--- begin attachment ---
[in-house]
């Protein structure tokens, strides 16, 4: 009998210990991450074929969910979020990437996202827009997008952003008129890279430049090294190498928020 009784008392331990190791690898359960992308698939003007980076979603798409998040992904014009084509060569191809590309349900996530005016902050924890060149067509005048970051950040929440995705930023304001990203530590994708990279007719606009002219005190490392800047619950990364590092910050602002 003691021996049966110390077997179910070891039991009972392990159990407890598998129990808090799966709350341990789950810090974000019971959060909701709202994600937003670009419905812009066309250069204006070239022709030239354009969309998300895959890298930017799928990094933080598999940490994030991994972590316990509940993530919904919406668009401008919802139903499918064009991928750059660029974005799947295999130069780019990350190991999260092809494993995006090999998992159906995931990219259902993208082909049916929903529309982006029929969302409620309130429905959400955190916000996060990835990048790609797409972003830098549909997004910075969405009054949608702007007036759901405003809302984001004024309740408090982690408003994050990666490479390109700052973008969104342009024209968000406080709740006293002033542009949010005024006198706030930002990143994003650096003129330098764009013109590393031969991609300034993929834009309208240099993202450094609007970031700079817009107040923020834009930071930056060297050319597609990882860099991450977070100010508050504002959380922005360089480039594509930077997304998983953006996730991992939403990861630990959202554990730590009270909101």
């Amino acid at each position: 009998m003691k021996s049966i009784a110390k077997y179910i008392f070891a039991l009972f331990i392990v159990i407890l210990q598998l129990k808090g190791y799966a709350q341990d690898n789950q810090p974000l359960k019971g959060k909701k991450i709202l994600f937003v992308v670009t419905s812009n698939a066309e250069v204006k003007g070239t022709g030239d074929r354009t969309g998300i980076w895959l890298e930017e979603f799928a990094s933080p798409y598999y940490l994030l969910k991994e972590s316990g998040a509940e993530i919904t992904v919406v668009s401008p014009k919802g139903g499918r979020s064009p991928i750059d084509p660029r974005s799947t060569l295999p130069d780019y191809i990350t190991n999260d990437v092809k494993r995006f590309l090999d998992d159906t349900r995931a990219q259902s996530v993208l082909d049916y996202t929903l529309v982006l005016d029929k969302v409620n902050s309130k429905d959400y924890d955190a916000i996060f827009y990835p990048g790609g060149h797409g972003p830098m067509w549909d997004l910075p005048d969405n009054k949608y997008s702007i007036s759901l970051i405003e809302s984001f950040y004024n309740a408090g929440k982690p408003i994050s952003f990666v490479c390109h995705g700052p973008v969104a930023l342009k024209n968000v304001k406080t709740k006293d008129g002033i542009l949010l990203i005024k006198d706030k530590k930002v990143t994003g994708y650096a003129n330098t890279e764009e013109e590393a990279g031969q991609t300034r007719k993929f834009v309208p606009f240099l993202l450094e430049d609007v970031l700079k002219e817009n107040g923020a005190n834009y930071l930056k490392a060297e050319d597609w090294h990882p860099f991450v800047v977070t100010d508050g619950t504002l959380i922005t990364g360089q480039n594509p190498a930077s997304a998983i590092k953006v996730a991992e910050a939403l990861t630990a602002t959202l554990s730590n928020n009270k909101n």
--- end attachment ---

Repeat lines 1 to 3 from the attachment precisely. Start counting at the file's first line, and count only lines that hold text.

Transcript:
[in-house]
């Protein structure tokens, strides 16, 4: 009998210990991450074929969910979020990437996202827009997008952003008129890279430049090294190498928020 009784008392331990190791690898359960992308698939003007980076979603798409998040992904014009084509060569191809590309349900996530005016902050924890060149067509005048970051950040929440995705930023304001990203530590994708990279007719606009002219005190490392800047619950990364590092910050602002 003691021996049966110390077997179910070891039991009972392990159990407890598998129990808090799966709350341990789950810090974000019971959060909701709202994600937003670009419905812009066309250069204006070239022709030239354009969309998300895959890298930017799928990094933080598999940490994030991994972590316990509940993530919904919406668009401008919802139903499918064009991928750059660029974005799947295999130069780019990350190991999260092809494993995006090999998992159906995931990219259902993208082909049916929903529309982006029929969302409620309130429905959400955190916000996060990835990048790609797409972003830098549909997004910075969405009054949608702007007036759901405003809302984001004024309740408090982690408003994050990666490479390109700052973008969104342009024209968000406080709740006293002033542009949010005024006198706030930002990143994003650096003129330098764009013109590393031969991609300034993929834009309208240099993202450094609007970031700079817009107040923020834009930071930056060297050319597609990882860099991450977070100010508050504002959380922005360089480039594509930077997304998983953006996730991992939403990861630990959202554990730590009270909101």
């Amino acid at each position: 009998m003691k021996s049966i009784a110390k077997y179910i008392f070891a039991l009972f331990i392990v159990i407890l210990q598998l129990k808090g190791y799966a709350q341990d690898n789950q810090p974000l359960k019971g959060k909701k991450i709202l994600f937003v992308v670009t419905s812009n698939a066309e250069v204006k003007g070239t022709g030239d074929r354009t969309g998300i980076w895959l890298e930017e979603f799928a990094s933080p798409y598999y940490l994030l969910k991994e972590s316990g998040a509940e993530i919904t992904v919406v668009s401008p014009k919802g139903g499918r979020s064009p991928i750059d084509p660029r974005s799947t060569l295999p130069d780019y191809i990350t190991n999260d990437v092809k494993r995006f590309l090999d998992d159906t349900r995931a990219q259902s996530v993208l082909d049916y996202t929903l529309v982006l005016d029929k969302v409620n902050s309130k429905d959400y924890d955190a916000i996060f827009y990835p990048g790609g060149h797409g972003p830098m067509w549909d997004l910075p005048d969405n009054k949608y997008s702007i007036s759901l970051i405003e809302s984001f950040y004024n309740a408090g929440k982690p408003i994050s952003f990666v490479c390109h995705g700052p973008v969104a930023l342009k024209n968000v304001k406080t709740k006293d008129g002033i542009l949010l990203i005024k006198d706030k530590k930002v990143t994003g994708y650096a003129n330098t890279e764009e013109e590393a990279g031969q991609t300034r007719k993929f834009v309208p606009f240099l993202l450094e430049d609007v970031l700079k002219e817009n107040g923020a005190n834009y930071l930056k490392a060297e050319d597609w090294h990882p860099f991450v800047v977070t100010d508050g619950t504002l959380i922005t990364g360089q480039n594509p190498a930077s997304a998983i590092k953006v996730a991992e910050a939403l990861t630990a602002t959202l554990s730590n928020n009270k909101n």